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  Oct 13, 2018

Effects of Passive Smoking on Children's Health

Passive smoking, also called second-hand smoking (SHS), is the term for inhaling the sidestream smoke emitted from the end of a lighted cigarette along with the smoke exhaled by the smoker in proximity. This smoke contains more than 7,000 noxious chemicals, of which at least 70 are carcinogenic.

Sidestream smoke contains 10 times higher amount of toxins than mainstream smoke. On an estimate, children whose parents smoke are exposed to as much nicotine as if they themselves had smoked 60-150 cigarettes a year.

About 85% of the sidestream smoke from a cigarette is inhaled as second-hand smoke (SHS). The alarming thing about SHS exposure is that it causes 600,000 early deaths each year, and there is no level of safe SHS exposure whatsoever.



SHS and Children

The number of health problems caused by SHS in children is large, and includes:

Chronic and Acute Respiratory Infections

The severity and frequency of childhood infections such as respiratory infections (pneumonia and bronchitis) goes up to 60%, probably because SHS irritates and inflames the airways, and impairs the functions of the immune cells within the lungs.
The risk of respiratory illness increases by 60-70% if one or both of the parents smoke, and by 30% if any other family member smokes.

Asthma Attacks

An asthmatic child is at 20% higher risk of acute exacerbations, and has more frequent and severe attacks, requiring more visits to the ER and increased use of medication, as well as increased need for intubation, if one or both parents smoke.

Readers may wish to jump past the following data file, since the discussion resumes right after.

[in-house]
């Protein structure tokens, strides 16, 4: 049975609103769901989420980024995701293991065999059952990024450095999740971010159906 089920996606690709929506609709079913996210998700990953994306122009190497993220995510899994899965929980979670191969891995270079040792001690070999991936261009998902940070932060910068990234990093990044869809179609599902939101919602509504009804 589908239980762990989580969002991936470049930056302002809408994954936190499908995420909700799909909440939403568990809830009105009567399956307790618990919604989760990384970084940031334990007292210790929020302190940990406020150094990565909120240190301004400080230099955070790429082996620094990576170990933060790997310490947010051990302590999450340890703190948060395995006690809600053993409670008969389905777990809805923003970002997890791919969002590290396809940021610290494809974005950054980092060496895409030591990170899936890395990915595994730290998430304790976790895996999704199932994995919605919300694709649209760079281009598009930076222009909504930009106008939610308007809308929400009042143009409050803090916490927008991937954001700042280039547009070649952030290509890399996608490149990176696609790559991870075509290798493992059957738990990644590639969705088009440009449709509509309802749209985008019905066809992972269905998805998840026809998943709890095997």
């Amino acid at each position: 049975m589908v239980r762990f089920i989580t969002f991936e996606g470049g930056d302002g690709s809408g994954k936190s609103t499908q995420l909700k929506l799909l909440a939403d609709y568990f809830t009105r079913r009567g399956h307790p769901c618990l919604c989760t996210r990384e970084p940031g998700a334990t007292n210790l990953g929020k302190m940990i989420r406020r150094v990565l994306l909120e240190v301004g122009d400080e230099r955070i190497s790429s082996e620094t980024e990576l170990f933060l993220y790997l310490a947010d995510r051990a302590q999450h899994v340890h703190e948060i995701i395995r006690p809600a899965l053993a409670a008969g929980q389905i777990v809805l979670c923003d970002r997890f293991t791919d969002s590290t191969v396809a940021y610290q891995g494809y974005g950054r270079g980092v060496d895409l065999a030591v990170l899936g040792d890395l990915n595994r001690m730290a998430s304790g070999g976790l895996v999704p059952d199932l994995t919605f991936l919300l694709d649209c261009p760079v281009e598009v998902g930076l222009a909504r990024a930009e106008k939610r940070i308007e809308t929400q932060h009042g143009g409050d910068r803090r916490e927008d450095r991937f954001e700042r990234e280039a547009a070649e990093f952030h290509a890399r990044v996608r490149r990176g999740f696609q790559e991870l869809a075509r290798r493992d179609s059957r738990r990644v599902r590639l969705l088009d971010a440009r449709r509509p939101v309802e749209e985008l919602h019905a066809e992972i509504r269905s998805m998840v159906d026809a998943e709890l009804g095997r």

About 21% of asthmatic children between 5 and 7 years of age have at least one smoking parent, and especially the smoking mother.



Otitis Media

The risk of recurrent ear infections (otitis media) goes up by 50% perhaps because SHS leads to dysfunction of the Eustachian tube via paralysis of the cilia, leading to lowered mucociliary clearance, increased mucosal swelling, and hyperplasia of the adenoids, all of which predispose to infections of the upper respiratory tract.

Pulmonary Function

Impaired lung functioning occurs because of repeated respiratory infections in childhood, and possible in utero exposure to SHS.

Neurodevelopmental Anomalies and Deficits

Children exposed to SHS show:

  • An increase in cleft palate by 60-100%
  • Increased incidence of neurobehavioral deficits
    • Children who were exposed to SHS in utero showed lower performance on several markers of cognitive, linguistic, perceptual, and central auditory ability
    • Reading and math skills were slower in children between 6 and 16 years of age if exposed to SHS
    • All the children exposed to SHS both before and after birth showed behavioral problems and/or hyperactivity by 10 years of age

Childhood Cancers

In children whose fathers smoked, there is an increased risk of

  • brain tumors (by 22%),
  • lymphoma (by 200%),
  • acute myeloid leukemia (by 280%), and
  • acute lymphoblastic leukemia (by 32%).

Sudden Infant Death Syndrome (SIDS)

This refers to the sudden unexpected death of an infant during the first year of life for no apparent reason. Its incidence is 94% higher in children whose parents smoke.

More than 1,000 infants die every year because of maternal smoking during pregnancy.

Factors Which Affect SHS Exposure

The effect of SHS on the child depends upon

  • concentration of the toxins,
  • size of the particles,
  • rate of breathing,
  • efficiency of absorption by the lungs,
  • period during which the child is exposed,
  • effective pulmonary absorption, and
  • duration of exposure.


Parents can help protect the health of their children and prevent SHS by

  • quitting smoking (both parents) during pregnancy,
  • not allowing smoking in or around the home,
  • not allowing smoking in the car,
  • choosing daycare centers and schools which do not allow smoking, and
  • choosing to eat out in restaurants and other public places that do not allow smoking.